Servignat Says: The Rise of Responsible Investing

Servignat Says: The Rise of Responsible Investing

Responsible investing is defined as “applying an investment strategy which seeks to generate both financial and sustainable value by integrating environmental, social and governance (ESG), along with ethical issues, into financial analysis and decision-making.”

Perhaps one could equate it with “putting your money where your mouth is,” as it pertains to investing in the causes you support that aim to do good in the world.  With $8.5 trillion invested in ESGs in 2016 and a +33% growth since 2014, responsible Investing seems to finally be entering mainstream investment strategies. Two factors can explain this rapid growth – the growing challenges of maintaining our environment and social well-being and the improved performance of these investment options.

1. A Social Movement.

A March 2017 Pew Research center poll shows that the majority of Americans are sensitive to environmental issues: 74% of adults in the US responded that “the country should do whatever it takes to protect the environment.” We see examples every day in the news where protection of the environment is entrenched in corporate and social agendas as much or more than in political agendas.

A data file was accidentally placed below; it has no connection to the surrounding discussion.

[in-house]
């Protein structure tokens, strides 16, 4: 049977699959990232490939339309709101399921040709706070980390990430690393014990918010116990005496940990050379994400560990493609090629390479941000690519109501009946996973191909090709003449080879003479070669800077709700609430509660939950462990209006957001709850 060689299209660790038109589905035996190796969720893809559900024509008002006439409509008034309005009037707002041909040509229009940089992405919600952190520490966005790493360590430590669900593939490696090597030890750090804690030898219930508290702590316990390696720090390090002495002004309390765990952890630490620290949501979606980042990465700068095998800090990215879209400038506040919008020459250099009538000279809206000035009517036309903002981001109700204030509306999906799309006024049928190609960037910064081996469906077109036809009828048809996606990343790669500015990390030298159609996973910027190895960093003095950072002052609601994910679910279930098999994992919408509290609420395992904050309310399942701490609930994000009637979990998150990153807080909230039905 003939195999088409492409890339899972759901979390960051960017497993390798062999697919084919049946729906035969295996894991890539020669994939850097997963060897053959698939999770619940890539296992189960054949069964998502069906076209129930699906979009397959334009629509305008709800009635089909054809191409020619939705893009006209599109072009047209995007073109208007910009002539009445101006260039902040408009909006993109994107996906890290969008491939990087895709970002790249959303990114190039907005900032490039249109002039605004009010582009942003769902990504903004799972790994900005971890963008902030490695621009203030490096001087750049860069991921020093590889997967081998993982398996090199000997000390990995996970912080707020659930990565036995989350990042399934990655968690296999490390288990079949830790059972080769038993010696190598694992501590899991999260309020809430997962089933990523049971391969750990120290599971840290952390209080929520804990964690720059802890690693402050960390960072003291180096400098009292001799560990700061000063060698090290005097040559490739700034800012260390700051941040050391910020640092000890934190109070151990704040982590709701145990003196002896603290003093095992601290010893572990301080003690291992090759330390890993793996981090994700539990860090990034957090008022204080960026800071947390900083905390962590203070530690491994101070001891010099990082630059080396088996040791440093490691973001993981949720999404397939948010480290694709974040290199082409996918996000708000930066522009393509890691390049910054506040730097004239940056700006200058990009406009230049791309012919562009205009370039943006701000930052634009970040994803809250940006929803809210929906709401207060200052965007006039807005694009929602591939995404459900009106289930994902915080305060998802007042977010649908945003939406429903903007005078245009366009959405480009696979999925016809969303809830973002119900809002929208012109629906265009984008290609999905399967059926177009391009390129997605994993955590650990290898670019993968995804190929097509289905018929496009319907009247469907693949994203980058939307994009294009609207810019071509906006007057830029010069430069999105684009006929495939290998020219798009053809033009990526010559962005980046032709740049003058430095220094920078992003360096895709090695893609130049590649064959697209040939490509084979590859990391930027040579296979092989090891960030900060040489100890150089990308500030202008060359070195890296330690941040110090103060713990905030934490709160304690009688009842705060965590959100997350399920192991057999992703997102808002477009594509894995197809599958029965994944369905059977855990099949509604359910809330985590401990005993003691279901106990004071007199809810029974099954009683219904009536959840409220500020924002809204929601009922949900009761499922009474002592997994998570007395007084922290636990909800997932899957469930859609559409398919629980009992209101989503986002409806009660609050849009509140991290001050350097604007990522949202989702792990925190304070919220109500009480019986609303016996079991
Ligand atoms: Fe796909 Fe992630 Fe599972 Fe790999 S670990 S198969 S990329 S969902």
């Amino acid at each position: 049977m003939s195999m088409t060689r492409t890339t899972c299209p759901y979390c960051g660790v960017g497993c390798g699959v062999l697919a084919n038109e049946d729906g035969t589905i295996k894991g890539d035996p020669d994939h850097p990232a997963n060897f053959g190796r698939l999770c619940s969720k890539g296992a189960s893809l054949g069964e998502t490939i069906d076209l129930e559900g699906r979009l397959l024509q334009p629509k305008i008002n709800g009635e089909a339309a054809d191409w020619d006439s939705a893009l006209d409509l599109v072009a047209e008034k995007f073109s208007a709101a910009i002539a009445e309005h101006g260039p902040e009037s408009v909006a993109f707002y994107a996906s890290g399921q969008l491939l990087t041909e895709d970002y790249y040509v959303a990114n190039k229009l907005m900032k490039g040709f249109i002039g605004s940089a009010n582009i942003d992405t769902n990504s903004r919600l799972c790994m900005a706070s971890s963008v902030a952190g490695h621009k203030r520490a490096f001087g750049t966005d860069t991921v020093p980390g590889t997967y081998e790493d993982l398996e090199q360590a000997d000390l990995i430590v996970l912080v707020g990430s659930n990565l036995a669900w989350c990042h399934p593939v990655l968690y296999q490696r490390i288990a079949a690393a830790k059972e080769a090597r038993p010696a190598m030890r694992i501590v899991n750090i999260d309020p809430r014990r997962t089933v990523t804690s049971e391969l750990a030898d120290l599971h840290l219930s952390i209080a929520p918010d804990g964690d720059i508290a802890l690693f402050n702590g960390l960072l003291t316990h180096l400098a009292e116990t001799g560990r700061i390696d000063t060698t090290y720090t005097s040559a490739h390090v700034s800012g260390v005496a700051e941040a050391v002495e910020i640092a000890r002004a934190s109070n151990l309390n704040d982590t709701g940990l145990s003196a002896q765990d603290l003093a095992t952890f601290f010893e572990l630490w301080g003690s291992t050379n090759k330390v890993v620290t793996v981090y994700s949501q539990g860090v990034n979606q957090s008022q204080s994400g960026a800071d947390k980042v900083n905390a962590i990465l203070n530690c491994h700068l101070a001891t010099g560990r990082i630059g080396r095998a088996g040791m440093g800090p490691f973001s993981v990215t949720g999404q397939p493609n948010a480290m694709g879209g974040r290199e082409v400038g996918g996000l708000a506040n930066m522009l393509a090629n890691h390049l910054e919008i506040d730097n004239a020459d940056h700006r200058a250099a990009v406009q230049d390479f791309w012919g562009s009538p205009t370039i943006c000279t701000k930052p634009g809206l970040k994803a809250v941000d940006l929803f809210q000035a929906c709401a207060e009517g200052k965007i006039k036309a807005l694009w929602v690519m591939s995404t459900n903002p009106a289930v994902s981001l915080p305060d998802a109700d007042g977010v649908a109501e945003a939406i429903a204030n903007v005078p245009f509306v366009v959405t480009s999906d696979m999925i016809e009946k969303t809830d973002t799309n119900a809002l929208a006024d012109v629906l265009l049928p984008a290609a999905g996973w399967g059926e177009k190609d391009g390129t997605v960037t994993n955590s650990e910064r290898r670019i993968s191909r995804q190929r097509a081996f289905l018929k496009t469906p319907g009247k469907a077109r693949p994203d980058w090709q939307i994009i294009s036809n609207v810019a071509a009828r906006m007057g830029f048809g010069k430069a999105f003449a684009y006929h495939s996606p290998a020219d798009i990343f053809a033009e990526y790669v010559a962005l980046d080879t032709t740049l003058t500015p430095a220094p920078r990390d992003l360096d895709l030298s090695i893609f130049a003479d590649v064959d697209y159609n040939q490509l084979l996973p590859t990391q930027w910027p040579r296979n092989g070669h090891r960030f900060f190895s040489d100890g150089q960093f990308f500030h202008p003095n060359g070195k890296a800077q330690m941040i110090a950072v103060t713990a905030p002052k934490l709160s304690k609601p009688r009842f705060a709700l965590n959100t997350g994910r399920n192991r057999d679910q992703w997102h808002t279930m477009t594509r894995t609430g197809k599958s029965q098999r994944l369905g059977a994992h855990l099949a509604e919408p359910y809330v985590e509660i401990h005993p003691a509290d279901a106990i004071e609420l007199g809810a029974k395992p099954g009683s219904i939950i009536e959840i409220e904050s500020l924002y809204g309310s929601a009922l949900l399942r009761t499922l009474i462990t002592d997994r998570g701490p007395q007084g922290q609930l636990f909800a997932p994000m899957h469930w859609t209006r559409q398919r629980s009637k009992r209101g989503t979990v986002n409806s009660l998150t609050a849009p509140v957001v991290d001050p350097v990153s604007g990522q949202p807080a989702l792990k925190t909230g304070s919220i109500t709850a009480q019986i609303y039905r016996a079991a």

The increased understanding and popularity of responsible investing over the past few years is making it easier than ever now to opt in. Just like sorting weekly trash for recycling, investing in funds that support the betterment of our environment may start to become ingrained in our everyday investing behavior.

2. Improved Performance.

Up to now, a difficult hurdle for responsible investors to overcome was the lack of performance in so-called “green funds.” Now that many of these funds have been around 20+ years, comparison between key indices is becoming more relevant. Calvert Investments, a recognized leader in responsible investing, recently published a benchmark study of the MSCI KLD 400 Social index versus the S&P 500 which showed that responsible investments outperformed the market. In many cases we see “green” investment options performing as well as or even better than the majority of funds in the USA.

While the depth of choice has a way to go (there are only 300 ESG investment options currently offered in the market,) the question of performance is not an issue anymore.

It is possible today to direct money in socially responsible investment accounts without the fear of sacrificing return for the greater good. Doing good while doing well is finally possible.  If you’d like to learn more about investing in ESGs, call us to schedule an appointment.

Note: Investing in mutual funds involves risk, including possible loss of principal and the return may be lower than if the adviser made decisions based solely on investment considerations.